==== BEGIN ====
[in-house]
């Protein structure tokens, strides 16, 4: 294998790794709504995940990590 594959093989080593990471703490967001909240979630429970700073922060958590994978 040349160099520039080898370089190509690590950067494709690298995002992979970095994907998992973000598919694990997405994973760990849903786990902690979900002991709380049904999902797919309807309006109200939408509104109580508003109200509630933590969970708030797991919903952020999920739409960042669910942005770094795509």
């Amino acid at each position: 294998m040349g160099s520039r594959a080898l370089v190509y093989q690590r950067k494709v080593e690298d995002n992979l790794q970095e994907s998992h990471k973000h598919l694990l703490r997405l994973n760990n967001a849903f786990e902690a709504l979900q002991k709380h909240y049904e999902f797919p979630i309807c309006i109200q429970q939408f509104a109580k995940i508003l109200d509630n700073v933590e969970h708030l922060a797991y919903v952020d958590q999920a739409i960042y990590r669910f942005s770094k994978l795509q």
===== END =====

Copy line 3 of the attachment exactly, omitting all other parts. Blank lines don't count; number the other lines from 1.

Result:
């Amino acid at each position: 294998m040349g160099s520039r594959a080898l370089v190509y093989q690590r950067k494709v080593e690298d995002n992979l790794q970095e994907s998992h990471k973000h598919l694990l703490r997405l994973n760990n967001a849903f786990e902690a709504l979900q002991k709380h909240y049904e999902f797919p979630i309807c309006i109200q429970q939408f509104a109580k995940i508003l109200d509630n700073v933590e969970h708030l922060a797991y919903v952020d958590q999920a739409i960042y990590r669910f942005s770094k994978l795509q």